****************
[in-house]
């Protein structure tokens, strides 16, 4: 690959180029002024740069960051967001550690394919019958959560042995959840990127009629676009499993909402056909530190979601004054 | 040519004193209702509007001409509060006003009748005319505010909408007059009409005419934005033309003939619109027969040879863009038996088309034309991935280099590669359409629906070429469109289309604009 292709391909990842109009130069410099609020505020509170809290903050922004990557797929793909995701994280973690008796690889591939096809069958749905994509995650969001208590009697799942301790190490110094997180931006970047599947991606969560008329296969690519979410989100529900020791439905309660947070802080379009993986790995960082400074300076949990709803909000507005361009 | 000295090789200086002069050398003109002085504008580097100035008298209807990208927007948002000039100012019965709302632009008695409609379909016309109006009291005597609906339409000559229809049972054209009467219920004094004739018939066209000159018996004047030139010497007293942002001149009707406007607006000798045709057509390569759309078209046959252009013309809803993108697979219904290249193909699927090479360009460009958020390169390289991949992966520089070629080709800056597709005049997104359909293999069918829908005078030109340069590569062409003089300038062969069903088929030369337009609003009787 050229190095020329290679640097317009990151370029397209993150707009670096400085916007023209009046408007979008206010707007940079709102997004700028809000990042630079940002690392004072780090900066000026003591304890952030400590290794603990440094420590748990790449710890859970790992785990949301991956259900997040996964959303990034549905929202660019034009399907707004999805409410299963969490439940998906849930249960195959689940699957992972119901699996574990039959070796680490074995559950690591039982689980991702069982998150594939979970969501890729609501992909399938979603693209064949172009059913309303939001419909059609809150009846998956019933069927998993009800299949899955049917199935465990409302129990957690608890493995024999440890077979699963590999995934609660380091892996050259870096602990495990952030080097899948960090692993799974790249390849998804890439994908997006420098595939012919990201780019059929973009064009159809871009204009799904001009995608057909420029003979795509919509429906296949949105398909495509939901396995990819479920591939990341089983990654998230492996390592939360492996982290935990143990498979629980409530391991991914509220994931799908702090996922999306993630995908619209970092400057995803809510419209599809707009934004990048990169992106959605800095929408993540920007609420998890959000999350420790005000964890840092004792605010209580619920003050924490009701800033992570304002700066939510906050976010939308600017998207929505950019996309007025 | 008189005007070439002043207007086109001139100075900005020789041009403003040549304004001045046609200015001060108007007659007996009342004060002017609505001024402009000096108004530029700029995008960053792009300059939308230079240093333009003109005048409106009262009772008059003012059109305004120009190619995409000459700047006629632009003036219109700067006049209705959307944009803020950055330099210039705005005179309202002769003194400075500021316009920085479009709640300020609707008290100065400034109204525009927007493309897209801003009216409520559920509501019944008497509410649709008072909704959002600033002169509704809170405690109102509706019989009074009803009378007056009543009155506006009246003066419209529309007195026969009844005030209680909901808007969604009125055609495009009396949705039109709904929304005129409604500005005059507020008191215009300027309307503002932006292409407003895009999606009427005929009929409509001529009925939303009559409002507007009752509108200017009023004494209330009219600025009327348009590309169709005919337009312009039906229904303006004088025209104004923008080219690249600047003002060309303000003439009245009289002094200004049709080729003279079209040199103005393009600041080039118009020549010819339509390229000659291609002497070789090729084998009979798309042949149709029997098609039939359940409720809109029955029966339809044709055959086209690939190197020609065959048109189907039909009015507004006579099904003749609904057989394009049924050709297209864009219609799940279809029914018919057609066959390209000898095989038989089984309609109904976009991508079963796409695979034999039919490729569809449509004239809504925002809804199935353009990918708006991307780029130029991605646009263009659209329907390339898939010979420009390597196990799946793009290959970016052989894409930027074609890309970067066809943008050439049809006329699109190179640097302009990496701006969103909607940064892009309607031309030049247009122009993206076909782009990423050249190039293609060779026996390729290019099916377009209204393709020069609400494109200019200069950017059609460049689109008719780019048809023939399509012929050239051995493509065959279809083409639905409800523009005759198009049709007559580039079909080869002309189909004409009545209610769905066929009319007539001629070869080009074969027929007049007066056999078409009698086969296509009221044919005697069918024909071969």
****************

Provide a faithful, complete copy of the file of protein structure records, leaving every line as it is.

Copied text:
[in-house]
């Protein structure tokens, strides 16, 4: 690959180029002024740069960051967001550690394919019958959560042995959840990127009629676009499993909402056909530190979601004054 | 040519004193209702509007001409509060006003009748005319505010909408007059009409005419934005033309003939619109027969040879863009038996088309034309991935280099590669359409629906070429469109289309604009 292709391909990842109009130069410099609020505020509170809290903050922004990557797929793909995701994280973690008796690889591939096809069958749905994509995650969001208590009697799942301790190490110094997180931006970047599947991606969560008329296969690519979410989100529900020791439905309660947070802080379009993986790995960082400074300076949990709803909000507005361009 | 000295090789200086002069050398003109002085504008580097100035008298209807990208927007948002000039100012019965709302632009008695409609379909016309109006009291005597609906339409000559229809049972054209009467219920004094004739018939066209000159018996004047030139010497007293942002001149009707406007607006000798045709057509390569759309078209046959252009013309809803993108697979219904290249193909699927090479360009460009958020390169390289991949992966520089070629080709800056597709005049997104359909293999069918829908005078030109340069590569062409003089300038062969069903088929030369337009609003009787 050229190095020329290679640097317009990151370029397209993150707009670096400085916007023209009046408007979008206010707007940079709102997004700028809000990042630079940002690392004072780090900066000026003591304890952030400590290794603990440094420590748990790449710890859970790992785990949301991956259900997040996964959303990034549905929202660019034009399907707004999805409410299963969490439940998906849930249960195959689940699957992972119901699996574990039959070796680490074995559950690591039982689980991702069982998150594939979970969501890729609501992909399938979603693209064949172009059913309303939001419909059609809150009846998956019933069927998993009800299949899955049917199935465990409302129990957690608890493995024999440890077979699963590999995934609660380091892996050259870096602990495990952030080097899948960090692993799974790249390849998804890439994908997006420098595939012919990201780019059929973009064009159809871009204009799904001009995608057909420029003979795509919509429906296949949105398909495509939901396995990819479920591939990341089983990654998230492996390592939360492996982290935990143990498979629980409530391991991914509220994931799908702090996922999306993630995908619209970092400057995803809510419209599809707009934004990048990169992106959605800095929408993540920007609420998890959000999350420790005000964890840092004792605010209580619920003050924490009701800033992570304002700066939510906050976010939308600017998207929505950019996309007025 | 008189005007070439002043207007086109001139100075900005020789041009403003040549304004001045046609200015001060108007007659007996009342004060002017609505001024402009000096108004530029700029995008960053792009300059939308230079240093333009003109005048409106009262009772008059003012059109305004120009190619995409000459700047006629632009003036219109700067006049209705959307944009803020950055330099210039705005005179309202002769003194400075500021316009920085479009709640300020609707008290100065400034109204525009927007493309897209801003009216409520559920509501019944008497509410649709008072909704959002600033002169509704809170405690109102509706019989009074009803009378007056009543009155506006009246003066419209529309007195026969009844005030209680909901808007969604009125055609495009009396949705039109709904929304005129409604500005005059507020008191215009300027309307503002932006292409407003895009999606009427005929009929409509001529009925939303009559409002507007009752509108200017009023004494209330009219600025009327348009590309169709005919337009312009039906229904303006004088025209104004923008080219690249600047003002060309303000003439009245009289002094200004049709080729003279079209040199103005393009600041080039118009020549010819339509390229000659291609002497070789090729084998009979798309042949149709029997098609039939359940409720809109029955029966339809044709055959086209690939190197020609065959048109189907039909009015507004006579099904003749609904057989394009049924050709297209864009219609799940279809029914018919057609066959390209000898095989038989089984309609109904976009991508079963796409695979034999039919490729569809449509004239809504925002809804199935353009990918708006991307780029130029991605646009263009659209329907390339898939010979420009390597196990799946793009290959970016052989894409930027074609890309970067066809943008050439049809006329699109190179640097302009990496701006969103909607940064892009309607031309030049247009122009993206076909782009990423050249190039293609060779026996390729290019099916377009209204393709020069609400494109200019200069950017059609460049689109008719780019048809023939399509012929050239051995493509065959279809083409639905409800523009005759198009049709007559580039079909080869002309189909004409009545209610769905066929009319007539001629070869080009074969027929007049007066056999078409009698086969296509009221044919005697069918024909071969």